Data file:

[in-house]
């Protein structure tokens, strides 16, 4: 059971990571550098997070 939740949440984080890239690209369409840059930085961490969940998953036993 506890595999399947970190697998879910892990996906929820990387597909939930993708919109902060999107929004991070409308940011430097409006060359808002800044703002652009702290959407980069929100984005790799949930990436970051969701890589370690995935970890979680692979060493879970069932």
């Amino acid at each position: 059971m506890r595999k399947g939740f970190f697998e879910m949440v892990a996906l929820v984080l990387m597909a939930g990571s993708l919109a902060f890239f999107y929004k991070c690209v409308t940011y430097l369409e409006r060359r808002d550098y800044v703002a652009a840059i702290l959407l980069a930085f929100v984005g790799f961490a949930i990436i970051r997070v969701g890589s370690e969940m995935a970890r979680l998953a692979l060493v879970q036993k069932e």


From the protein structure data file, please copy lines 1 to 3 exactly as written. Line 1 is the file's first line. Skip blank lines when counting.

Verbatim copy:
[in-house]
């Protein structure tokens, strides 16, 4: 059971990571550098997070 939740949440984080890239690209369409840059930085961490969940998953036993 506890595999399947970190697998879910892990996906929820990387597909939930993708919109902060999107929004991070409308940011430097409006060359808002800044703002652009702290959407980069929100984005790799949930990436970051969701890589370690995935970890979680692979060493879970069932």
């Amino acid at each position: 059971m506890r595999k399947g939740f970190f697998e879910m949440v892990a996906l929820v984080l990387m597909a939930g990571s993708l919109a902060f890239f999107y929004k991070c690209v409308t940011y430097l369409e409006r060359r808002d550098y800044v703002a652009a840059i702290l959407l980069a930085f929100v984005g790799f961490a949930i990436i970051r997070v969701g890589s370690e969940m995935a970890r979680l998953a692979l060493v879970q036993k069932e």